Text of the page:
Prague Integrated Transport
The city of Prague has an excellent integrated transport system consisting of three metro lines, twenty-four tram lines and numerous bus lines.
The underground metro trains come fast and often, and are no doubt very useful for commuters who live in outlying districts, but the stations I tried are so far below the surface that it takes several minutes on the escalators to get down to the tracks and back up again, so if you are only going a short distance it would be nearly as fast to walk there. (And you would see more of the city.)
The most useful option for me was tram line 22, since it went from my hotel to the Dvořák Museum, the National Theater, the Franz Kafka Museum and Prague Castle. Lines 9, 17 and 22 are "arterial tram lines" which run twice as often as the others, so waiting times are minimal.
Various ticketing options are available, such as a basic one-way adult ticket with transfers included, for 26 CZK (slightly more than one Euro), or a 24-hour adult ticket for 100 CZK (a little over four Euros).
There are reduced rates for "seniors", but only those between 60 and 70 with a "Senior 60-70 card". I was just starting to get annoyed about this (why should these young folks get all the breaks?) when I noticed a sentence near the bottom of the page reading:
"Children up to the age of 10 and persons over the age of 70 with a valid ID travel free of charge."
OK, I've got a valid ID, namely my American passport with my photo and date of birth, so I just traveled with that. Nobody ever asked to see my ticket, but I assume I was legal.
Update 2014: I think I was legal at the time, but now for us older folks it is necessary to have an “Opencard” loaded with the “Special fare certificate for seniors over the age of 70" (certificate price 20 CZK). Only then are we allowed to ride for free.
Second photo: Tram 22 at Náměsti Miru, near my hotel.
Third photo: Folder "Getting Around Prague".
Deluxe transportation from the airport to hotel
When planning the trip we looked for different ways about how to go from the aiport to the hotel. The hotel was near Stare Mesto, and we saw that in public transport it was needed to take a bus and tram and it took quite a long time to arrive to the hotel. As we were in a hurry to arrive to the hotel and we were carrying on several suitcases we decided the best way was to book transportation with Prague Airport Transfers. There are several options (private berlina, share van,..). We booked a private berlina that happened to be a luxury Mercedes. When we arrived to the arrivals area of the airport the driver was there with a blackboard with our name. He weared a suit and looked very professional. He took our lugaggue, gave us the welcome to Prague, a guide and a map. And during the way to the hotel, he showed us some of the locations we were passing through. It took only 25 minutes to arrive to the hotel. The price is fixed and is published in the website. You can pay in local currency or euros, avoiding in this way changing currency at the airport. If i am coming back to Prague, I will book the transportation with them again. No doubt.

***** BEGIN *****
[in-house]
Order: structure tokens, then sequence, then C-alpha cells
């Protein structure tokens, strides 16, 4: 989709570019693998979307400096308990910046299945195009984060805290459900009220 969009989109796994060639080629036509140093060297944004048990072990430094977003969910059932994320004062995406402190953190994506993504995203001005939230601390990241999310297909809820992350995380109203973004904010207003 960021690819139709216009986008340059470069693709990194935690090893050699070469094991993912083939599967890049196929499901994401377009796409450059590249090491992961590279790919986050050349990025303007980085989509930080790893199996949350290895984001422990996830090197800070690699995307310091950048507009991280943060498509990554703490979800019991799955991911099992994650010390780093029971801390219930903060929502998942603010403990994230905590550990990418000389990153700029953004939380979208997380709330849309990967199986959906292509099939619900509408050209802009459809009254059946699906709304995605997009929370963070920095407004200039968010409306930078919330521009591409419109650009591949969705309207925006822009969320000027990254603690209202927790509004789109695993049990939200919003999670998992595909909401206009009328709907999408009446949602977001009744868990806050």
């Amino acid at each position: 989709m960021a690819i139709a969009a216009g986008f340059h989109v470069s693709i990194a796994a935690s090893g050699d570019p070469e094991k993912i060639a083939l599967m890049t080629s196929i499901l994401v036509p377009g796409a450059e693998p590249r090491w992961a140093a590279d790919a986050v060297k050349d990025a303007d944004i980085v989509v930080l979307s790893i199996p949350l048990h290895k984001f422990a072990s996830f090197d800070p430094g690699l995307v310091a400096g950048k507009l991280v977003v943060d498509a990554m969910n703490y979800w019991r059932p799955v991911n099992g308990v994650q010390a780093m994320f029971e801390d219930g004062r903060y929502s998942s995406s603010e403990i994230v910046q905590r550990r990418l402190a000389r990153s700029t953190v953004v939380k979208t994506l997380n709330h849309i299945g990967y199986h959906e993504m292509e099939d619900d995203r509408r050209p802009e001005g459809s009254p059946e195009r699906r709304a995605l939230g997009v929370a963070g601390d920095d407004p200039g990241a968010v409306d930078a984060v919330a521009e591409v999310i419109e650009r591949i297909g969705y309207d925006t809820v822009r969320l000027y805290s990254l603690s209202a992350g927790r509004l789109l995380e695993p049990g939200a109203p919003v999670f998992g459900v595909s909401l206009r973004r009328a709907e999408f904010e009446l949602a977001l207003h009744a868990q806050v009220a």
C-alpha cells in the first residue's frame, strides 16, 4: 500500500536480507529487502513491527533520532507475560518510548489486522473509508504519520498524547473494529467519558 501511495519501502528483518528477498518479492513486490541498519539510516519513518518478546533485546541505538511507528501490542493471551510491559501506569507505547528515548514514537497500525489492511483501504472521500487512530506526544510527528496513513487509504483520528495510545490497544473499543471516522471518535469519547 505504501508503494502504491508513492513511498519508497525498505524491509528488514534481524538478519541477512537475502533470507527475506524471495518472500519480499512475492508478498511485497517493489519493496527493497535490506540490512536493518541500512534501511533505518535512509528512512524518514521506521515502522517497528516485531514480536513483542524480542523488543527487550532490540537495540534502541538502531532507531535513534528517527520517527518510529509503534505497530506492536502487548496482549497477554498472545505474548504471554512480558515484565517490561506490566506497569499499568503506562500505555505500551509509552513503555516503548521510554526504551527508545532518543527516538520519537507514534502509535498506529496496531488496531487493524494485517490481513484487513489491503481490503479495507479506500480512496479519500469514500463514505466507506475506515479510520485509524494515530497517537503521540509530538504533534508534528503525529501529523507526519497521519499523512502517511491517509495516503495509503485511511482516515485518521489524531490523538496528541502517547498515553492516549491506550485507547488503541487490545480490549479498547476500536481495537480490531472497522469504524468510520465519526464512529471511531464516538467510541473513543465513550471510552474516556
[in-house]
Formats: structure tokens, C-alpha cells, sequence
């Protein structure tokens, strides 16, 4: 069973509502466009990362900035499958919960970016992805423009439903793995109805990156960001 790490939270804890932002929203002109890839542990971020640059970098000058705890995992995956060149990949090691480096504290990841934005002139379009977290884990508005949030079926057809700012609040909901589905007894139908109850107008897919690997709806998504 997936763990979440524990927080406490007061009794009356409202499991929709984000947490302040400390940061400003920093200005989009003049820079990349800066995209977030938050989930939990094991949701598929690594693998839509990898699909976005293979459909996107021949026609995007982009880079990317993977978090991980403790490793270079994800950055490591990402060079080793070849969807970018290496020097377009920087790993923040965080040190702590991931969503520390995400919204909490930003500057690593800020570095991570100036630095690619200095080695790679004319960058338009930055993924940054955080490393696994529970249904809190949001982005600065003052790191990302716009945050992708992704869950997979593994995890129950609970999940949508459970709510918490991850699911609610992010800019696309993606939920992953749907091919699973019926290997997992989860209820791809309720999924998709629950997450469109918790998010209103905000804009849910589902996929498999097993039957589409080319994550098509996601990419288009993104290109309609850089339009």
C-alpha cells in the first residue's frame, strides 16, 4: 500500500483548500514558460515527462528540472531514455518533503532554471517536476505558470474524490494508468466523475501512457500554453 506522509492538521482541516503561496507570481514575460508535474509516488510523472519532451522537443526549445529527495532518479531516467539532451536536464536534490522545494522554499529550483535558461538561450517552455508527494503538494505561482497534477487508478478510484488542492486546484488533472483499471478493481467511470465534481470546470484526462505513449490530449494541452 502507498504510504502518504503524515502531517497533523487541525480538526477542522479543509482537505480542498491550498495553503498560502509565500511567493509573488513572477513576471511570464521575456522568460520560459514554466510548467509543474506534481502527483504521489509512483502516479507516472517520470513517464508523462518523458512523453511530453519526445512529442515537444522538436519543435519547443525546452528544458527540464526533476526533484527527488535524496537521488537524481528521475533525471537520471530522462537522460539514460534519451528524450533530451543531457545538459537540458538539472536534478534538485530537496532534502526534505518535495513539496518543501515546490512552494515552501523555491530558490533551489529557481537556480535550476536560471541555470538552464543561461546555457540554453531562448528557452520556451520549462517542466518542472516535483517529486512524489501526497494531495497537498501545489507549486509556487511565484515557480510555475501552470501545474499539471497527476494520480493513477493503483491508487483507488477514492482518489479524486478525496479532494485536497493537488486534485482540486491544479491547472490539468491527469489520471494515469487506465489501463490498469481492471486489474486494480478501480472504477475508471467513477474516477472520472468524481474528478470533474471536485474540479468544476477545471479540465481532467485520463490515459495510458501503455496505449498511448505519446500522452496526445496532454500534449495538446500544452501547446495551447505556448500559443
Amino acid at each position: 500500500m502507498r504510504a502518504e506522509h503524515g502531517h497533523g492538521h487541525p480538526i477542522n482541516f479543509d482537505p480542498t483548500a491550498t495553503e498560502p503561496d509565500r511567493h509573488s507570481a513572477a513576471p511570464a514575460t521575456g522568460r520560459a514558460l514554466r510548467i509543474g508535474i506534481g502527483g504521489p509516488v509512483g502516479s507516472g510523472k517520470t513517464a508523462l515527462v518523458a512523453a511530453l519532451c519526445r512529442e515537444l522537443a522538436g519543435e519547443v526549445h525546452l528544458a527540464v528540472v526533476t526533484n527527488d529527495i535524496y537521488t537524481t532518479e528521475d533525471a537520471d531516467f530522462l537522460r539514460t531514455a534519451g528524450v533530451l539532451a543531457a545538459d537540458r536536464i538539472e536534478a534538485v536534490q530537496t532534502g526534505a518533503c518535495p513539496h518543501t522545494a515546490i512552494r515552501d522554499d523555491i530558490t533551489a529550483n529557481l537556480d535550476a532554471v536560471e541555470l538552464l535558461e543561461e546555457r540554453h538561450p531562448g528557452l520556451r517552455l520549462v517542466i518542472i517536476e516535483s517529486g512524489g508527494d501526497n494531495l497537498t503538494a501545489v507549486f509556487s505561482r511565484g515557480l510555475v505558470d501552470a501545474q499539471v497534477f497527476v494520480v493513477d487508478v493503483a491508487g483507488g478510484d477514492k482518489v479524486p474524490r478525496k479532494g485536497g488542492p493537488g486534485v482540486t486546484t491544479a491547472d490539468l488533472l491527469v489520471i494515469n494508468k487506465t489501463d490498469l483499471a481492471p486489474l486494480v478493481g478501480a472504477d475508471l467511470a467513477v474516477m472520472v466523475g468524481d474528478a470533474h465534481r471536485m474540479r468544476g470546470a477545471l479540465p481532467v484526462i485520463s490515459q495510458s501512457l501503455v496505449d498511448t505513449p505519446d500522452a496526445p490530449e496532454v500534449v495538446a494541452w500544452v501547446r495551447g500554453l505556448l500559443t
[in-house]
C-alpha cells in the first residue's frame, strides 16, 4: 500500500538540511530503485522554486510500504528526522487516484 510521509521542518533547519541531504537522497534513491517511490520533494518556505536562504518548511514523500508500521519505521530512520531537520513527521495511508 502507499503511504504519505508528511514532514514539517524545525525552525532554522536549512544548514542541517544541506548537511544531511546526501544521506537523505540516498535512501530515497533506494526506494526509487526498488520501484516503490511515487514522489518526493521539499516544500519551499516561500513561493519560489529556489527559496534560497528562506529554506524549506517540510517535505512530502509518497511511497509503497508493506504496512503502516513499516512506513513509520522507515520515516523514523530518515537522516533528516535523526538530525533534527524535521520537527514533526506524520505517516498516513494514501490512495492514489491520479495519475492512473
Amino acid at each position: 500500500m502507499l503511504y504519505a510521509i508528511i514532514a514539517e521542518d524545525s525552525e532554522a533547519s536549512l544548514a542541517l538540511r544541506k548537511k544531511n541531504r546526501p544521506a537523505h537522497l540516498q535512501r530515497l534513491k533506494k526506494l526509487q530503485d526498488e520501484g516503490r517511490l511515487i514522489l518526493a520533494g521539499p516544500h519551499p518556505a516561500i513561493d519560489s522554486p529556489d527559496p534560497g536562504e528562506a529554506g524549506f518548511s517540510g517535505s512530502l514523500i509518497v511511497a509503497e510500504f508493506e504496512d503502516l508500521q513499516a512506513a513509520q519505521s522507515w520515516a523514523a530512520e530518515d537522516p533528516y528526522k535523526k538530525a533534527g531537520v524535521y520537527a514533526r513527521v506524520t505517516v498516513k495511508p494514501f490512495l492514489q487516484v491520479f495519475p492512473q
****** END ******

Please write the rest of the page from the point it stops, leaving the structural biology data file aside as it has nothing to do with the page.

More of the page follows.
Segway & bike
I was planing to rent a bike, the next day after arriving to Prague, but unfortunately the next day it was a heavy rain, all day long. There is company called City Bike Prague which offer wide range of bike rentals, including electrical bikes. The company is operating 7 days a week from 9 am till 7 pm, from April till October.
The prices are:
- first 2 hours 300 CZK (13 euros)
- every hour after is 50 CZK (2,30 euros)
- 24 hour rental is 650 CZK (28 euros)
Besides bike tour there is possibility of segway renting, which is much more expensive:
- segway city tour cost 1.990 CZK (75 euros)
- morning tour cost 1.250 CZK (45 euros)
- Prague by night cost 1.250 CZK (45 euros).
Excellent Public transport
Public transport is unbelievably excellent. you need not to wait for more than 5 minutes to any direction not even on sundays.
the ticket machines does not accept note, only coins.
24 hr ticket. 110 krone
72 hr : 310 krone .
Although i could not find this 72 hr ticket option on the ticket machine.
I found tram to be very useful in exploring the city, getting faster from one sight to another. There is a daily tram ticket which cost 110 koruna, allowing as much rides as one needing and wanting. It happened, at the end of a day, that I missed my line to the hotel at Mala Strana and the tram number 2 took me very far away to the last stop at Petriny. It was heavy rain outside and I didn't dare to go out of the tram. Anyway, it wasn't bad experience at all, I have seen some parts of Prague which most probably would never seen when intentionally exploring around.
Transfer from the airport.
You have several options from the airport, which despite most taxi drivers somewhat dodgy sense of distance is not far from the centre of the city.
Beware of taxis - many try to overcharge, and it is a bit of a lottery if you get an honest one or not. Some of the guys who advertise on the internet are in fact just locals trying to make some extra cash, so if they meet you at arrivals they may be a little furtive about avoiding the 'official' (I use the term loosely)taxi drivers. Don't overly worry, the last one I used was fine. if he has put up a website then he is traceable. Still use caution - see tip on dangers and warning about taxi cabs.
- as a guide price it should be around 500-550 Crowns, preferably booked at the info desk in the terminal.
The Airport shuttles, in the light of such problems are good value at 11 Euro - and they have a useful website. These are basically minivans that are trying hard to capture the market - and will go to your hotel.
If you only have hand luggage it is quite feasible to do the journey by public transport :
take bus 119 from Prague airport to Dejvicka Metro Station (buy the ticket from a newstand in the terminal or at a machine). At Dejvicka change to the metro. Transfer time into Prague centre: approximately 1 hour - and the cost 12 Crowns last time I used it. (about 8p or 12 Cents)
The transport in Prague consist of 3 metro lines, trams and buses. It is very regular and punctual. You can find all the connections and map here:
The price of a normal ticket is 24 CZK and it is valid for 30 min, there is also a ticket for 32 CZK but it is for 90 min. More comfortable for the tourists is to buy a card: 24 hours – 110CZK, which is about 4 EUR or 72 hours 310CZK. With this card in the pocket you forget about tickets – very useful. There are ticket and card machines in every Metro station. If you’re not close to a metro station, try in almost every newspaper shop. They’ll have at least tickets. It is necessary to check in the ticket only once on your first ride.